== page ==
I have been involved in Federal labor relations for well over thirty years on the management side of the table. Before that I was a school teacher and bargained for five years on behalf of teachers in pay and benefits bargaining with a school system. Representing agencies, I have had many opportunities to observe Federal unions in their various iterations. What follows are some suggestions about behaviors that I saw happen. I believe these behaviors reduced the unions’ effectiveness at the bargaining table, with agency managers, career and appointed, and with bargaining unit employees generally. (Part 2 of this article)
Be careful playing in “Big P” politics
Dealing with the Hill, the White House and heavy political players is heady but, as the current climate demonstrates, can be risky business. Bush 1, familiar with government, was no enemy of Federal employees. It appeared to me that all cozying up to Clinton/Gore got the union leadership were personal invitations to White House affairs and the Federal workforce reduced by 300,000. All politicians used to expect unions to be generally Democrat-friendly but when Federal employee unions send paid staff and big money to defeat certain congressman, they must expect to suffer if that congressman wins. Never in my experience have Federal employee unions been viewed with such disdain as at present by political leaders. What goes around…
Pay attention to overall bargaining unit employee concerns
Many Federal union locals average 15% or less dues paying members. At the bargaining table this means the union’s leverage is not in membership strength or employee support but in waving the labor statute and threatening ULPs or impasse. Biting the bullet and representing non-payer issues may result in increased credibility and bargaining power.
Do some long term goal setting at the local level
I have asked every local union I’ve dealt with to give me an idea of its long term goals. I have been given answers such as “that’s confidential”, “you’ll see them in my proposals”, or “What do you mean?”
As labor relations officer and chief negotiator, it would have been helpful to know where the local wanted to go in order to shape my dealings with my own leadership. I was frequently asked by executives what it was the union wanted in the long run and frankly, was at a loss to respond as I didn’t know. Budget cycles and management change are lengthy processes I think may be better finessed than railroaded by hastily prepared or short lived demands. This kind of approach is at the heart of interest-based approaches I heard much talk about but failed to see materialize in a serious way.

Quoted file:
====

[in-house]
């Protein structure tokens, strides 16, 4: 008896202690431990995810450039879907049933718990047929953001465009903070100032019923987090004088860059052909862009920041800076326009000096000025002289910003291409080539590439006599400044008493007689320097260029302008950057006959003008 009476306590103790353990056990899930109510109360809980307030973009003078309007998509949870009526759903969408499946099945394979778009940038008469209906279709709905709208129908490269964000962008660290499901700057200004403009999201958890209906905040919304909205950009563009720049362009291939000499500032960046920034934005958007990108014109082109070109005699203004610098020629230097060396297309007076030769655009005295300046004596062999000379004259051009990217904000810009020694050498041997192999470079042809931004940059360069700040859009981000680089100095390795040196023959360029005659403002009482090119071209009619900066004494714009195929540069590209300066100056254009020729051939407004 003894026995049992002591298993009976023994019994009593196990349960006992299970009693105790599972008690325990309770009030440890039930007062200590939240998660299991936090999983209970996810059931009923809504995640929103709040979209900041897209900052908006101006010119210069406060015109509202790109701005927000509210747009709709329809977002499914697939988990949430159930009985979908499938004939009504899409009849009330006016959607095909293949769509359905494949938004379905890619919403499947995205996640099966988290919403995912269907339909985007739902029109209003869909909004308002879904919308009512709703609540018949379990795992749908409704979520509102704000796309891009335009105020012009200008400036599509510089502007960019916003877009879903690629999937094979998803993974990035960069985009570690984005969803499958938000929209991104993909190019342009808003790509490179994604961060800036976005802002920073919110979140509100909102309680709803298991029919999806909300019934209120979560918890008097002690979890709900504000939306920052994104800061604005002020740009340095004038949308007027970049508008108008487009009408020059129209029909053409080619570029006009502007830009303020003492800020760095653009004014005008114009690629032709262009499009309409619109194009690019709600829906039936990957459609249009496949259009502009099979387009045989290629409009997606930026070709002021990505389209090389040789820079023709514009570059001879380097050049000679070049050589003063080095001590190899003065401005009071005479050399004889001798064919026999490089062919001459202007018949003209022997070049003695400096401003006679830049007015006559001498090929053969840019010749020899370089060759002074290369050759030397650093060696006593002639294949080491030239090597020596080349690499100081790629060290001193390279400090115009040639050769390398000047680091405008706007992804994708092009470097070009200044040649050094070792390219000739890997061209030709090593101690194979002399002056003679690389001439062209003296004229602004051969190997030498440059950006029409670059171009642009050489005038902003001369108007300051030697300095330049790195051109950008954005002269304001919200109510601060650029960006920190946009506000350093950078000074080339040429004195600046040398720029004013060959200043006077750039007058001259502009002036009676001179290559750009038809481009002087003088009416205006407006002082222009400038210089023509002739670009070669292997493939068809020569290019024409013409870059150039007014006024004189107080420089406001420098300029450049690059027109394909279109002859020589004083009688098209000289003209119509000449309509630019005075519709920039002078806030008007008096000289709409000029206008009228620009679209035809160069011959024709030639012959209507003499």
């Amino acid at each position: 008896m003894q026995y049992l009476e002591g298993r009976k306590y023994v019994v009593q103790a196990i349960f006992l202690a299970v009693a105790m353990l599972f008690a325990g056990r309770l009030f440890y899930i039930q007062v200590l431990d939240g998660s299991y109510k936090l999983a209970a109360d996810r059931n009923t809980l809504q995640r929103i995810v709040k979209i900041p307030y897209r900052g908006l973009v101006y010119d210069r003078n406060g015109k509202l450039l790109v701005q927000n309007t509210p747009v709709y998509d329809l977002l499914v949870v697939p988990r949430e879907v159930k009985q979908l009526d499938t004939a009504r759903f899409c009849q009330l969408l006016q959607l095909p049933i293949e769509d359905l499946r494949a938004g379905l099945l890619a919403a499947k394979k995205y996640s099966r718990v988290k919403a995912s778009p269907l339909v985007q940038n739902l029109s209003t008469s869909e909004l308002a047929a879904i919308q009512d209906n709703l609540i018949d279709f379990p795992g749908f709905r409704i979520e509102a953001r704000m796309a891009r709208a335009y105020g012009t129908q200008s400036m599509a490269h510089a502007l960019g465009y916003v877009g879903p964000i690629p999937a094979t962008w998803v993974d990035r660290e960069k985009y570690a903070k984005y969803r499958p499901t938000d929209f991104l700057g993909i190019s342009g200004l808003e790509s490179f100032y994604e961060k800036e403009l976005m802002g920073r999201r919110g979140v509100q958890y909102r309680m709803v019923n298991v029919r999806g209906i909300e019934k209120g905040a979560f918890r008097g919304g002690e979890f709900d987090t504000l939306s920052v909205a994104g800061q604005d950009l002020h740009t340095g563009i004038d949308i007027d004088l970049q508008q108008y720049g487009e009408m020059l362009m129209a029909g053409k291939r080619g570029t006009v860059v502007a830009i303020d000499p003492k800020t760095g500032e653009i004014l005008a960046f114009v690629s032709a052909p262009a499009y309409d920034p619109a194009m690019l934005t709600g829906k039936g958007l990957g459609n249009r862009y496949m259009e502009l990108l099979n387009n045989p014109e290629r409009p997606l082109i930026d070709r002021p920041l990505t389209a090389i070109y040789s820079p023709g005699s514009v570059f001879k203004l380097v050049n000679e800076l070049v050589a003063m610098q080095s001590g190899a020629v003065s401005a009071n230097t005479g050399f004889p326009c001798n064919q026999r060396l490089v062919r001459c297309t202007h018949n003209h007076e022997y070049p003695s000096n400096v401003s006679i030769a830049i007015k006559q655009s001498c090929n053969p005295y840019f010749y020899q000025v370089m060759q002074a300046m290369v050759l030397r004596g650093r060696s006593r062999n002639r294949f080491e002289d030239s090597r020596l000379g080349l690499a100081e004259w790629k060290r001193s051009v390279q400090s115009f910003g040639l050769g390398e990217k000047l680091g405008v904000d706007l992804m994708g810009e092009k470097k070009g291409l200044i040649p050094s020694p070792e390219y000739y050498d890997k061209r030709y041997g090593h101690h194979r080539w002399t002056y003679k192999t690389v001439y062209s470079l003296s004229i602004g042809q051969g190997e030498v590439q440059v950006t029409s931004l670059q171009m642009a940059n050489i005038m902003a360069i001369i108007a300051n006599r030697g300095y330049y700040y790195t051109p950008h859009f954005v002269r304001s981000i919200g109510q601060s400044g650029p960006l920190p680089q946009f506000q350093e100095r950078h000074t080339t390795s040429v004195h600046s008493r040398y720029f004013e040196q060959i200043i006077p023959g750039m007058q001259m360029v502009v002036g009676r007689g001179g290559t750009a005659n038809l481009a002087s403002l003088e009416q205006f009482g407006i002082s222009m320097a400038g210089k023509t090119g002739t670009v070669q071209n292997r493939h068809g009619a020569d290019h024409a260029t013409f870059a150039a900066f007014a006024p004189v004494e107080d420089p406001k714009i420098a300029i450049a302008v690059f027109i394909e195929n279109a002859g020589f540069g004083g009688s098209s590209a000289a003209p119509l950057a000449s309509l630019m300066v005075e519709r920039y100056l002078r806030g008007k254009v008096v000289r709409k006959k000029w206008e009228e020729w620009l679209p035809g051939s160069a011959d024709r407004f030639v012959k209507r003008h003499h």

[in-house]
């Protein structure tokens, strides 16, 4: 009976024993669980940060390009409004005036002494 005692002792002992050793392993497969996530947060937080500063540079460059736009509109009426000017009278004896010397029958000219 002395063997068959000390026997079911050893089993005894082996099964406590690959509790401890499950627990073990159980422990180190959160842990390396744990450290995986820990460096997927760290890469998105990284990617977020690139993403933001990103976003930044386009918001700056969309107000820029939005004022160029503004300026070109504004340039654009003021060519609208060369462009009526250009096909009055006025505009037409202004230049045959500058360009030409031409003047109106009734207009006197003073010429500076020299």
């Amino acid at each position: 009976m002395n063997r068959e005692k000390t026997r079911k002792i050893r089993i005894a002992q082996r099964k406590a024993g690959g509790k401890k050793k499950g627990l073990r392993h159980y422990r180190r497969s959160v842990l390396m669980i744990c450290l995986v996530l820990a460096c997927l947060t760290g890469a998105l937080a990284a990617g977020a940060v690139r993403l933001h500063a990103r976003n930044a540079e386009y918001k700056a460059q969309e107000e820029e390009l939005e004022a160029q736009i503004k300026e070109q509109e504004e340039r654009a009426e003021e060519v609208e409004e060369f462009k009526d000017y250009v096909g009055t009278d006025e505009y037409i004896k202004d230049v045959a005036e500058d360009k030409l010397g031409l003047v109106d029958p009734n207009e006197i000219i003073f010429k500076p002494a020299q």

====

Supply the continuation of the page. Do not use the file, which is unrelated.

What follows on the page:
Do some serious vetting of who gets nominated for elected or appointed office
Too often, individuals with old claimed injustices, personal axes to grind and histories of discontent show up representing the union. I know this sounds flip but it is easier to say no to and wrangle with someone perceived as a malcontent than an employee seen as an asset to the organization. There is no quicker turn than to hear a union bargaining team member across the table recount all his personal gripes while the negotiation was supposed to address unit-wide issues.
The most effective union official I dealt with had been a supervisor in another Federal Agency, was a very good performer on the job and got along well with his immediate supervisor. His credibility and very persuasive style of dealing made saying “no” very hard and saying “let’s work together on it” very easy. While he never rolled on an issue, I was always glad to discuss solutions with him.
Provide good advocacy training to representatives
When I asked stewards what was included in union training, I, with few exceptions, was told that the course covered selling employees on joining the union, labor history, and philosophical indoctrination. I had the privilege of being the first labor relations officer in a new recognition. I found a private sector steward’s guide to grievance handling and gave it out to the new stewards. My non-Federal experience with stewards was that they were highly trained and professional representatives that were both respected and listened to by management and supervision.
By the way, the views I express here are mine alone.